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Bone, James, The Curse of Beauty: The Scandalous & Tragic Life of Audrey Munson, America's First Supermodel

A riveting, scandal-filled biography of the most famous nude model in America, Audrey Munson whose beauty brought her extraordinary success and great tragedy.

This is a book about a naked woman, once the most famous nude in America. It is a story of the extraordinary success her beauty brought her and the terrible price she paid for it.

Many readers will recognize Audrey Munson, even without knowing her name. She was America’s first supermodel. Many will already have seen her “most perfect form,” for she stands with her celebrated dimples on full display in the fountain outside the Plaza Hotel in midtown Manhattan. She became the artist’s model of choice in early twentieth-century New York at the time many of the city’s finest buildings, bridges, and monuments were built. Munson stands atop the Wisconsin state capitol and she is reputedly the model for Winged Liberty on the “Mercury Dime” that found its way into the pocket of every American. In 1915 she was chosen by the sculptor Alexander Stirling Calder as the model for most of the sculptures on the Panama-Pacific International Exposition (like the world’s fair). Munson was catapulted to a new level of celebrity and she moved to California to work in the fledgling film industry. She made silent movies and became the first leading lady to appear naked in a major motion picture, making her not only a supermodel, but also a sex goddess.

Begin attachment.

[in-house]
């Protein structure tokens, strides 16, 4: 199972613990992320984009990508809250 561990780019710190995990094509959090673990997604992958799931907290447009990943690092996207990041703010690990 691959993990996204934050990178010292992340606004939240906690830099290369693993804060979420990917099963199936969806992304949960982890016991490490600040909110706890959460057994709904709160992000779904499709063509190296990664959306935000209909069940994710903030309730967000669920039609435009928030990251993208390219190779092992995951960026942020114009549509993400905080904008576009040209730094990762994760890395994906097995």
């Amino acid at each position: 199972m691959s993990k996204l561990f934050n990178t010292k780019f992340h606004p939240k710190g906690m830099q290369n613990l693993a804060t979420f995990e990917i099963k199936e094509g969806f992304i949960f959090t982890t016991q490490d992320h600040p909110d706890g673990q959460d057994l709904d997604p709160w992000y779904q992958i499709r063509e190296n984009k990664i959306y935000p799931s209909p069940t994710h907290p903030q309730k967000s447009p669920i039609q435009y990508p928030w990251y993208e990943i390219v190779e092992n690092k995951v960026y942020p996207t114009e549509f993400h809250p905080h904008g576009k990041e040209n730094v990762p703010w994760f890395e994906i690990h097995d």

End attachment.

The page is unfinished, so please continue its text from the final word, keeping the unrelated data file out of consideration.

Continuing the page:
Munson’s beauty, though, was also her curse, exactly as a fortuneteller predicted in her youth. Her looks won her entry to high society, but at a devastating cost. She dated the rich young millionaires of the fashionable Newport colony, but could never hope for acceptance as a wife. Her mother blamed her woes on her relationship with a scion of the Vanderbilt clan, which broke up his engagement to the daughter of Eleanor Roosevelt’s aunt. Sucked into the social swirl, she became hooked on drugs.

In 1919 Munson was living with her mother in a boarding house owned by Dr. Walter Wilkins, who was also treating Munson. Though much older than she, he fell in love with Munson then killed his wife and hanged himself in his prison cell.

Munson fled to upstate New York and became a recluse on a farm, becoming increasingly unwell. She tried to commit suicide herself. Then, she attacked a farmhand with a pitchfork to stop him beating a horse and her mother committed her to an insane asylum.  

She remained there for 65 years until her death in 1996 at the age of 104 and is now buried in an unmarked grave. Her name is Audrey Munson. This is her tragic story.

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